I was able to apply for an internship with ONCA through the University of Sussex’s First Generation Scholars scheme. The University provides additional financial and career support to students who do not have any immediate family members that have attended University.
One of the issues this scheme addresses is that First Generation Scholars often have a limited view of what careers are possible after graduation. As an English Literature student my family often asks if I will be a teacher, journalist or publisher when I graduate. Despite these being great careers, the thought of sidelining my interest in art and environmental issues to follow the most linear progression from my degree can be disheartening. But for a family of mechanics, prison officers and office workers it’s hard to be aware of the careers a degree allows you to access.
The most important thing I learnt from my internship is that I can have a career which can allow me to pursue multiple interests while being in a welcoming working environment. From previous jobs I had internalised the idea that offices are brutal, functionalist spaces to encourage minimal comfort and maximum work. When I first stepped into the ONCA office I was surprised to see the books, plants and art prints that adorn every surface. I was especially excited about the sunny garden behind the gallery where the office’s dogs can get a run and you can sit to eat lunch. The combination of a welcoming working space, friendly colleagues and varied work opened my eyes to fulfilling types of work I could have in the future.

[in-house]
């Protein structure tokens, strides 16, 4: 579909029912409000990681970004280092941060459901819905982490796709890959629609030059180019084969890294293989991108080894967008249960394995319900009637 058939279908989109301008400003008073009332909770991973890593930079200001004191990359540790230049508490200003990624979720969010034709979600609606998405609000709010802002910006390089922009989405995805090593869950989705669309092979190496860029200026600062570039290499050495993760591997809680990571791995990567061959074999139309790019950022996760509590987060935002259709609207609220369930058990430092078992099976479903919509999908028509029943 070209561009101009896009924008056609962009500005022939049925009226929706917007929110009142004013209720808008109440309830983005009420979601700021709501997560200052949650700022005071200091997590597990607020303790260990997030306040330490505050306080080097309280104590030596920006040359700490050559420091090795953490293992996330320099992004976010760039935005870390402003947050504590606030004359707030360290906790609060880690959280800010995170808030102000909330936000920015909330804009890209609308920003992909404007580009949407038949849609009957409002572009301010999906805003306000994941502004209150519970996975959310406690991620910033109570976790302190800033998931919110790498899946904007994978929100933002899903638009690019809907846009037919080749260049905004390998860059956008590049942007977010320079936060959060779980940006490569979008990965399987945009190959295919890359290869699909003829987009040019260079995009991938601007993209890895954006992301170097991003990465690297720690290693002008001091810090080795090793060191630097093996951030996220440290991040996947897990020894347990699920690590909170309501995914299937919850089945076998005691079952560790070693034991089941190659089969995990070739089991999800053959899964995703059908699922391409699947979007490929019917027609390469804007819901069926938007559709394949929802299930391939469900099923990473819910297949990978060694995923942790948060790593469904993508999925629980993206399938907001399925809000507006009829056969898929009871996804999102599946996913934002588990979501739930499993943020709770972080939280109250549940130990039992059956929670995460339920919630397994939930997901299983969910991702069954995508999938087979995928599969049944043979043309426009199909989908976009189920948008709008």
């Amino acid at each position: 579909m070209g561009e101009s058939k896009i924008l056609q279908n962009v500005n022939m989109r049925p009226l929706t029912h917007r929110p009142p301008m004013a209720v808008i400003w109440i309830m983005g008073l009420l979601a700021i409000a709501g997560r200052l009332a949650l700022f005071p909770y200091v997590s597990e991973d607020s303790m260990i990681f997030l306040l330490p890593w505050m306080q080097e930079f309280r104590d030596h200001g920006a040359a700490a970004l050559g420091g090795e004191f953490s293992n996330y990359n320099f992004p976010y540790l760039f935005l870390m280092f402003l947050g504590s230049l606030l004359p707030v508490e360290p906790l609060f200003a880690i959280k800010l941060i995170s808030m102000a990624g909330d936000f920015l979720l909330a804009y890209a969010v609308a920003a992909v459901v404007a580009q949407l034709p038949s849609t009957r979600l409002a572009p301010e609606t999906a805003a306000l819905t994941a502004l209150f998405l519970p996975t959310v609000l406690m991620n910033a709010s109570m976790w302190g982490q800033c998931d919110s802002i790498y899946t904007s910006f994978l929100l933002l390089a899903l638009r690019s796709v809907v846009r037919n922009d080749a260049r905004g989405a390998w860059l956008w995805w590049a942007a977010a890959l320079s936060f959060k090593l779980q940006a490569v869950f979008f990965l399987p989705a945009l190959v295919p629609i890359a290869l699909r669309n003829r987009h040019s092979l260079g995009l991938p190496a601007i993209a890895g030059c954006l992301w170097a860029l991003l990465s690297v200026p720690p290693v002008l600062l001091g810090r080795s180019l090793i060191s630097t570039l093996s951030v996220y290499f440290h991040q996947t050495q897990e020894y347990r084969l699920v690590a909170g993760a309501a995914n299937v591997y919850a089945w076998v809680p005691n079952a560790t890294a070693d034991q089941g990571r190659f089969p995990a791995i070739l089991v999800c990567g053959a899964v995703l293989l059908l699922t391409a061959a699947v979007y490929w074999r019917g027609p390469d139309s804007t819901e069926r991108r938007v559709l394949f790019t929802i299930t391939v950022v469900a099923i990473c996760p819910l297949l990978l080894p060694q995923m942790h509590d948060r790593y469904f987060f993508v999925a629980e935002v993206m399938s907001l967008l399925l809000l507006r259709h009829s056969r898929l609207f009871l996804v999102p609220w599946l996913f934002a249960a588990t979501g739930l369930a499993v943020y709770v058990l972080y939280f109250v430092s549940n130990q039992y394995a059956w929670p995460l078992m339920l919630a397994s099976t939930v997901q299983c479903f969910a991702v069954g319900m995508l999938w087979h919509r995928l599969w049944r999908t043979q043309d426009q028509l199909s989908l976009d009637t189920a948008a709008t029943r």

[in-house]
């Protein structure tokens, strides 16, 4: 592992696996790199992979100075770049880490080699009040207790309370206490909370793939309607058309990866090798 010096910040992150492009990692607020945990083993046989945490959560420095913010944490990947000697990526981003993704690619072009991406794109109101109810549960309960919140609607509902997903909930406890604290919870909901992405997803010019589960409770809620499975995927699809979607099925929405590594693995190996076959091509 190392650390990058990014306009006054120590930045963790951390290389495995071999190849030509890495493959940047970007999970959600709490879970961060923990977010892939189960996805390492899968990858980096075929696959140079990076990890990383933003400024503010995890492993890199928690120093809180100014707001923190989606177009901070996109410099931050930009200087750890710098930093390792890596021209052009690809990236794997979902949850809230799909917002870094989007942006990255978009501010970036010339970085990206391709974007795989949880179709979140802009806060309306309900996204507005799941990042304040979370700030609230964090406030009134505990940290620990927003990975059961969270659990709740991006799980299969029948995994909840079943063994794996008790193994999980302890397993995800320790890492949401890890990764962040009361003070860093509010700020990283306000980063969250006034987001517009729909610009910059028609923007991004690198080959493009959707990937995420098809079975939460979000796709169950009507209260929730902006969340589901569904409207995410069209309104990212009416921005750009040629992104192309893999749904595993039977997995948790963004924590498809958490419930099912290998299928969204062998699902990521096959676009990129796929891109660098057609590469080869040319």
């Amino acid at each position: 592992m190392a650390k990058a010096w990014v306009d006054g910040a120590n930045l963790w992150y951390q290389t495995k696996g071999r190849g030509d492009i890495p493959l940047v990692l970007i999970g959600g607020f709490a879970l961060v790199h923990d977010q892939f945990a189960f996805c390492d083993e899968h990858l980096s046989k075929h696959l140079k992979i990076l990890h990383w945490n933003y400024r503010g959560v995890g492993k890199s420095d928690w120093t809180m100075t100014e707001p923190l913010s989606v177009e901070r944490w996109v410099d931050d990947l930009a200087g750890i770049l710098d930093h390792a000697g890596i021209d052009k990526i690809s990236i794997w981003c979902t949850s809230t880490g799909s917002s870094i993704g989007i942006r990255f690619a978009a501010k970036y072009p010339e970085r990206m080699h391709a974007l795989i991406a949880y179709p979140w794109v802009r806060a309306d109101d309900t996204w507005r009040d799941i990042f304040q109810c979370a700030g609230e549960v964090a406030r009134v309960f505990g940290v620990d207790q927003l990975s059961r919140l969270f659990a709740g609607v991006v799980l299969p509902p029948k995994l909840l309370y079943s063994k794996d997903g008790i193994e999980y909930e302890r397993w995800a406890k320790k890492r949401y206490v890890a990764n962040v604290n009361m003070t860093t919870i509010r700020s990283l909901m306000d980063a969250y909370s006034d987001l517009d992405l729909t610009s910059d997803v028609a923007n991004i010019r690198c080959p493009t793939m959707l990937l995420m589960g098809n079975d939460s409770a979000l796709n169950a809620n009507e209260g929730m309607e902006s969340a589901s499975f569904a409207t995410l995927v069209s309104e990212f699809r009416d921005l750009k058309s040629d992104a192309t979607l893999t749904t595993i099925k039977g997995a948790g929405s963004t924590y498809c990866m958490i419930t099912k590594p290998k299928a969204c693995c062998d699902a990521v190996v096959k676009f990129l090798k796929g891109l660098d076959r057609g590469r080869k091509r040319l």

One of the most rewarding aspects of my internship was making an impact on societal and environmental issues while learning about the ethics that surround this work. For two weeks I helped artist and scholar Siti Maimunah (Mai) set up and invigilate the exhibition: ‘Extracting Us’. The exhibition used photography to portray the devastating effects of coal mining in Indonesia and how the UK has encouraged these practices. Through observing workshops and screenings I became better informed about how the west dictates the discourse of environmental justice, causing accelerated climate breakdown in the global south. Building a relationship with Mai helped me to better understand the exhibition and I was happy to get to know the artist personally.
One of my favourite jobs while working at ONCA was helping to install exhibitions. This gave me a chance to interact with artists, learn about their work and ONCA’s programming. It also gave me a chance to work closely with my colleagues who were always happy to answer my questions and made me feel welcome in the office. The ONCA staff are creative and caring people who are role models for how I would like to live my life.
I want to thank ONCA for the opportunity to work with them. They have made my summer interesting and educational, and I’ve learned a lot from them. I hope to work with ONCA again soon!